The Met Police said two men aged 23 and 18 arrested on suspicion of murder on 14 August had been bailed to return on a date in mid-September.
Another man arrested, aged 20, has also been released on bail until September.
Luminary Bakery, on a quiet north-east London backstreet, is not your typical café.
Behind the cakes and sourdough loaves is a thriving social enterprise aimed at helping women from disadvantaged backgrounds get their lives back on track.
This motive inspired The Duchess of Sussex to include the bakery in Vogue when she was a guest editor.
In return, the bakery made her a birthday cake and the Duchess thanked the social enterprise on Twitter.
A teenager found dead in Malaysia after vanishing on a family holiday had not been abducted, police say.
Nora Quoirin’s body was found beside a stream about 1.6 miles (2.5km) from the jungle resort of Dusun on Tuesday.
She died from internal bleeding probably caused by hunger and stress, a post-mortem examination revealed.
Malaysian Police said there was no suspicion the 15-year-old, who was discovered following a 10-day search, was the victim of foul play.
Nora died two or three days before she was found, the force believes.
Her unclothed body was found in an area that had previously been searched by rescuers.
She was described by her family as vulnerable having been born with holoprosencephaly, a disorder which affects brain development.
Her Irish-French parents, Meabh and Sebastian, previously said they didn’t believe she would have wandered off alone and feared she had been abducted.
Negeri Sembilan state police chief Mohamad Mat Yusop, said: “For the time being, there is no element of abduction or kidnapping.
“The cause of death was upper gastrointestinal bleeding due to duodenal ulcer, complicated with perforation.”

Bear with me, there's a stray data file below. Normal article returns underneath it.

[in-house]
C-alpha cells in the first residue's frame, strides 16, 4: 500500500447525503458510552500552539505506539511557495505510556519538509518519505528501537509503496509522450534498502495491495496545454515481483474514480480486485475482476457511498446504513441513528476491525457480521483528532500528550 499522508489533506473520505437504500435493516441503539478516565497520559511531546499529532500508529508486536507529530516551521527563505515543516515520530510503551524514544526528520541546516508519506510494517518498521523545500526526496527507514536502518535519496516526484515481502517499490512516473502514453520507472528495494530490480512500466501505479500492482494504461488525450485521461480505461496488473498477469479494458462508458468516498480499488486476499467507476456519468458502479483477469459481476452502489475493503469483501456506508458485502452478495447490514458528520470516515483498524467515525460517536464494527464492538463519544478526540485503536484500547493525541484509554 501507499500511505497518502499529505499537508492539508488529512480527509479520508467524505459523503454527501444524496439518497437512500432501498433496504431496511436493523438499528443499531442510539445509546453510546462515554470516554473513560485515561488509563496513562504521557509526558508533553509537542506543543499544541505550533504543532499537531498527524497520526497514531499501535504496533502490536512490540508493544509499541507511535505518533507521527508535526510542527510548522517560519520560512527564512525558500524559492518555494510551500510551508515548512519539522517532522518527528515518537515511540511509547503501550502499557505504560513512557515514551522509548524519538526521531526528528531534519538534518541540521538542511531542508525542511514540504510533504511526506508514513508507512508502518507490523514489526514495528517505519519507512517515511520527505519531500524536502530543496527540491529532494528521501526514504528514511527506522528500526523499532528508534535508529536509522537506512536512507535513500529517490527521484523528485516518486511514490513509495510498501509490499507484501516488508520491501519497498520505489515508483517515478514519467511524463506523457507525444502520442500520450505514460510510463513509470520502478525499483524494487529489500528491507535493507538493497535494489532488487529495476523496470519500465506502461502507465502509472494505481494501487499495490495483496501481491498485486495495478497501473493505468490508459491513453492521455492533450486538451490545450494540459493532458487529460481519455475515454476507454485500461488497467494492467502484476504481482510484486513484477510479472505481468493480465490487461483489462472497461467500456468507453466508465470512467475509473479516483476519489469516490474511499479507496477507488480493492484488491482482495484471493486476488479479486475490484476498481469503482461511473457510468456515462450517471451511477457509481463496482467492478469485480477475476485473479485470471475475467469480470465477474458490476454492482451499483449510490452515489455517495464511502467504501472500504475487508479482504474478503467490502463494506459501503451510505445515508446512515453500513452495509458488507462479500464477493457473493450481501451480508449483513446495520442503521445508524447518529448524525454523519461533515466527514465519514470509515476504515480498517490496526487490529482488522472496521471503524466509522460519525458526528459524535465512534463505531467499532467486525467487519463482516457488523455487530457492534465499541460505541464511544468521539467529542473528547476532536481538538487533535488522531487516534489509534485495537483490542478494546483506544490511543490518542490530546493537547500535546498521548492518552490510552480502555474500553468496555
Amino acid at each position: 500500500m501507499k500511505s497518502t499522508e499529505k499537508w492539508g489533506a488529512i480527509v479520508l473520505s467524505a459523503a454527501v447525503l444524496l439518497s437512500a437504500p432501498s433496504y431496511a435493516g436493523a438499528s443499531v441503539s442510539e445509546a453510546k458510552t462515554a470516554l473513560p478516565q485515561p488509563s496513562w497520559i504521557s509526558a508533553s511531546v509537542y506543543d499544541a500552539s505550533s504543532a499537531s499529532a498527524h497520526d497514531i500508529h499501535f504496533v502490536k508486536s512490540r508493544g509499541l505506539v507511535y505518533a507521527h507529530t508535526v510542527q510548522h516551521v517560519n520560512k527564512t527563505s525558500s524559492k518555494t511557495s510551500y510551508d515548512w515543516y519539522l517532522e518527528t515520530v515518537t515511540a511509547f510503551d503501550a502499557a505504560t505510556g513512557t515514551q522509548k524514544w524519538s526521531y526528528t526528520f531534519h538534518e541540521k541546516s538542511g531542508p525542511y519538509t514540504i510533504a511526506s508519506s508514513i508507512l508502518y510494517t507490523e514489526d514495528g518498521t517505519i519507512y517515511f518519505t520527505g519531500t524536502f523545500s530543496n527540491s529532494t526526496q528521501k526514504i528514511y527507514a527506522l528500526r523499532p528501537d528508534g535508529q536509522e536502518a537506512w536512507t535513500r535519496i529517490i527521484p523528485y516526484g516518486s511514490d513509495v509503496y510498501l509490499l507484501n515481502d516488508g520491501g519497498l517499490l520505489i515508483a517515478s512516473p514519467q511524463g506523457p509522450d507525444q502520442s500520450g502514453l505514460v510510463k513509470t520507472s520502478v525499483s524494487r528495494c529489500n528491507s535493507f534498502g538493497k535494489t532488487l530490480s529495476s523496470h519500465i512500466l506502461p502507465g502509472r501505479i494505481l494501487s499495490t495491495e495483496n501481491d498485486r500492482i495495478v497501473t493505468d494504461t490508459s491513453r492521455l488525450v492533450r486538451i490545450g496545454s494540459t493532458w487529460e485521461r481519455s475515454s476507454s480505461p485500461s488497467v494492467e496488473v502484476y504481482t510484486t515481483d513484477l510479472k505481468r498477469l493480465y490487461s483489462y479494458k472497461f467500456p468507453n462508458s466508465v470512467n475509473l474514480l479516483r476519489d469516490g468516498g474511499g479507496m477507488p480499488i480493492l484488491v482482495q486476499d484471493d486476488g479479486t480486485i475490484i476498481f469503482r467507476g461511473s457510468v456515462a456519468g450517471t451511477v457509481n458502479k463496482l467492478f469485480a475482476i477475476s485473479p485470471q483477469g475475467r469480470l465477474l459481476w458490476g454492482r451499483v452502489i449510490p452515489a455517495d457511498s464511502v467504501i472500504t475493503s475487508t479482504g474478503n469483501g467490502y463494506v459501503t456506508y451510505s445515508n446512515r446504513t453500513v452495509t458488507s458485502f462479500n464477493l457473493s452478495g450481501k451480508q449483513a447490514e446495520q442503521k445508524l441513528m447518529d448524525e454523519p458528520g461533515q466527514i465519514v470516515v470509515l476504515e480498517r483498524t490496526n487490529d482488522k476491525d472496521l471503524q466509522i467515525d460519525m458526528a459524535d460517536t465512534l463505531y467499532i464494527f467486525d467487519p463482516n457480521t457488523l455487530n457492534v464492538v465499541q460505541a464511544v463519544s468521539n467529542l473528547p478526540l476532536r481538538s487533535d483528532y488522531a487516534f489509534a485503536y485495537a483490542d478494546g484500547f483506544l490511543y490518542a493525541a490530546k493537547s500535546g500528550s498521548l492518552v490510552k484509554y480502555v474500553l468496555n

Further analysis would be carried out on samples taken from her body, he said, adding Nora’s family was now free to take her home.
Speaking after her body was found, Mr and Mrs Quoirin said their “hearts are broken” and paid tribute to their daughter as “the truest, most precious girl”.
They said Nora, who lived in London, had “truly touched the world” after her disappearance sparked a huge search operation and good wishes from across the globe.
A book of condolence was opened on Wednesday in Belfast, where Mrs Quoirin is from.
In a statement, the Dusun resort said it wanted to “extend support and assistance in whatever way possible to the Quoirins during these very difficult times”.
“We deeply regret that this has happened to the Quoirins during their stay here,” it said.
Nora Quoirin disappearance: Timeline
- 3 August: The Quoirins arrive at the Dusun forest eco-resort
- 4 August: Nora disappears from her room
- 5 August: The Lucie Blackman Trust says Malaysian police are treating Nora’s disappearance as a potential abduction, but officers deny any foul play is involved
- 6 August: Nora’s family say they believe she has been abducted